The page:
I suspect devs are actually decent at estimating the median time to complete a task. Planning is hard because they suck at the average.

Erik Bernhardsson, Why software projects take longer than you think – a statistical model

The message here resonated quite well with me (especially because of the use of graphs!). The author speaks of a “blowup factor” (actual time divided by estimated time) for projects, and if his claims are true, there could be some merit to the idea that the 20% of a task could easily “blow up” and take 80% of the time.1

Dirty data

Sometimes, the perception of data science is that most of the time “doing data science” is spent on creating models. For some data scientists, this might be the reality, but for the majority that I have spoken to, preparing data takes up a significant amount of time, and it is not the most glorious work, if one is not prepared for it.

I recently gave an internal talk at work where I jokingly referred to this as the 80/20 rule of data science: 80% of the time is spent on data cleaning (the “boring ” part), and 20% on modeling (the “fun” part).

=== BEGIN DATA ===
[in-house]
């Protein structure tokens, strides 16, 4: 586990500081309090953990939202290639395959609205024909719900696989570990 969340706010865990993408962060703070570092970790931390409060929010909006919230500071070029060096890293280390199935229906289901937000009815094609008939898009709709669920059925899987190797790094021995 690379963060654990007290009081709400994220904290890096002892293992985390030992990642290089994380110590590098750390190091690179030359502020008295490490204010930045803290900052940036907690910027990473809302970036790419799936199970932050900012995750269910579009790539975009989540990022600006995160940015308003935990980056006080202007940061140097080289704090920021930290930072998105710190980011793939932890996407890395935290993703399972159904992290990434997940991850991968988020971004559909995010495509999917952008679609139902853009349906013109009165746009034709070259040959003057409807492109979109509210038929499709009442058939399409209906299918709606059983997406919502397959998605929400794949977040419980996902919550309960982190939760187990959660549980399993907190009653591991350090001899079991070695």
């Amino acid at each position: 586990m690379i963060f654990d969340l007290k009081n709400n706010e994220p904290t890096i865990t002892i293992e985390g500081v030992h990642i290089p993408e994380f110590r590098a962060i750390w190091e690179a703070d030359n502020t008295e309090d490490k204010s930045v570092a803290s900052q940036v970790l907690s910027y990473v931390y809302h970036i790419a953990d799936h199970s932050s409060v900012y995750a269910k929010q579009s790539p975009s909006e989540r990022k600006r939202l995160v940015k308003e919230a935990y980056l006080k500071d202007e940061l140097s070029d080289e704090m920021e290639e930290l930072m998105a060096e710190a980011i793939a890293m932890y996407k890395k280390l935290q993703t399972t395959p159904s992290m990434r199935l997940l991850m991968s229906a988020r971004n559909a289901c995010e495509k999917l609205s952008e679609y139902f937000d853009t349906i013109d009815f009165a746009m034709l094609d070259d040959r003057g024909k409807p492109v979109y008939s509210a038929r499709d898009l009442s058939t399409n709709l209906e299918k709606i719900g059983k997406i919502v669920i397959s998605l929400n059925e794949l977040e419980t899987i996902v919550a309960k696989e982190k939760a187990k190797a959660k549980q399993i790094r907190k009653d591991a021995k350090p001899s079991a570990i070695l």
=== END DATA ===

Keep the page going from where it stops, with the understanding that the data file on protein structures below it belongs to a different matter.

This is not really a 80/20 rule, except if we rephrase it as “80% of the fun takes up only 20% of the time” or something like that.2

When it comes to deploying models in production, the timescales sometimes shift even more. The total time spent on a project might be 1% on modeling and 99% on data cleaning and infrastructure setup, but it’s the 1% (the model) that gets all the attention.

The future of data cleaning

In the last couple of years, there have been loads of startups and tools emerging that do automatic machine learning (or “AutoML”), i.e. they automate the fun parts of data science, while sometimes also providing convenient infrastructure to explore data.

If we assume that the 80/20 rule of data science is correct, these tools are thus helping out with 20% of data science. However, the first company that solves the problem of automatically cleaning and curating dirty data is going to be a billion-dollar unicorn. Perhaps the reason that we have not seen this yet is that dealing with data is actually really difficult.